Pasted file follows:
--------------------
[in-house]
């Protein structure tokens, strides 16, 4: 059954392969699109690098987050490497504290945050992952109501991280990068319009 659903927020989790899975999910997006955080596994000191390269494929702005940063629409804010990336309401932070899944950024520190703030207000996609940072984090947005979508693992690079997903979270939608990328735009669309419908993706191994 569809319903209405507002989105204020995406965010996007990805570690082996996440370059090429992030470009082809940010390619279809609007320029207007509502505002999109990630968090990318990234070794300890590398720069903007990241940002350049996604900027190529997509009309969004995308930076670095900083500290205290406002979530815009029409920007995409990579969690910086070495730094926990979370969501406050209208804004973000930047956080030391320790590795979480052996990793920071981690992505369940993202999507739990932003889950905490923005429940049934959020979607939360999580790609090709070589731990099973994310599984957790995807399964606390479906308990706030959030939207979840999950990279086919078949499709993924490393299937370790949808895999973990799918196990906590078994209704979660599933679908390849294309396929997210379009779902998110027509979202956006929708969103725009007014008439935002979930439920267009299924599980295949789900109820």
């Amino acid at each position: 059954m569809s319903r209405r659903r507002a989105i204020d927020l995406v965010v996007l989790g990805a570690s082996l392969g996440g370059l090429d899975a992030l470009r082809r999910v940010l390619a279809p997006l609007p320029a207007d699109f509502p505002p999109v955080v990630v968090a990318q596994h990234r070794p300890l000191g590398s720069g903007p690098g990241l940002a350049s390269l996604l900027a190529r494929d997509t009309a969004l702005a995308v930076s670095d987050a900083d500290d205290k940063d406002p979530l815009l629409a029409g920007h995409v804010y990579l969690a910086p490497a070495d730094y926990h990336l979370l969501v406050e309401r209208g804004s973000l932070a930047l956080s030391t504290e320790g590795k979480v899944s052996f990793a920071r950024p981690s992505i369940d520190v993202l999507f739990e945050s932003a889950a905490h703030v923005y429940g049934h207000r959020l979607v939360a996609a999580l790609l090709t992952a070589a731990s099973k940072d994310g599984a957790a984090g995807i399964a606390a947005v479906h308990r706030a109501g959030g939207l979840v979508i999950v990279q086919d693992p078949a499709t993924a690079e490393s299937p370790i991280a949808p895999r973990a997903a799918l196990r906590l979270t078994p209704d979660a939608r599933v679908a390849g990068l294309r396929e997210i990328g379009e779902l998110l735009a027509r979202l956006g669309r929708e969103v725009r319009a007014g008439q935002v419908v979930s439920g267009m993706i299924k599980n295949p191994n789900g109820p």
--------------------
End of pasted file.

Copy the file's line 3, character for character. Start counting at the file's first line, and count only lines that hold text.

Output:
């Amino acid at each position: 059954m569809s319903r209405r659903r507002a989105i204020d927020l995406v965010v996007l989790g990805a570690s082996l392969g996440g370059l090429d899975a992030l470009r082809r999910v940010l390619a279809p997006l609007p320029a207007d699109f509502p505002p999109v955080v990630v968090a990318q596994h990234r070794p300890l000191g590398s720069g903007p690098g990241l940002a350049s390269l996604l900027a190529r494929d997509t009309a969004l702005a995308v930076s670095d987050a900083d500290d205290k940063d406002p979530l815009l629409a029409g920007h995409v804010y990579l969690a910086p490497a070495d730094y926990h990336l979370l969501v406050e309401r209208g804004s973000l932070a930047l956080s030391t504290e320790g590795k979480v899944s052996f990793a920071r950024p981690s992505i369940d520190v993202l999507f739990e945050s932003a889950a905490h703030v923005y429940g049934h207000r959020l979607v939360a996609a999580l790609l090709t992952a070589a731990s099973k940072d994310g599984a957790a984090g995807i399964a606390a947005v479906h308990r706030a109501g959030g939207l979840v979508i999950v990279q086919d693992p078949a499709t993924a690079e490393s299937p370790i991280a949808p895999r973990a997903a799918l196990r906590l979270t078994p209704d979660a939608r599933v679908a390849g990068l294309r396929e997210i990328g379009e779902l998110l735009a027509r979202l956006g669309r929708e969103v725009r319009a007014g008439q935002v419908v979930s439920g267009m993706i299924k599980n295949p191994n789900g109820p």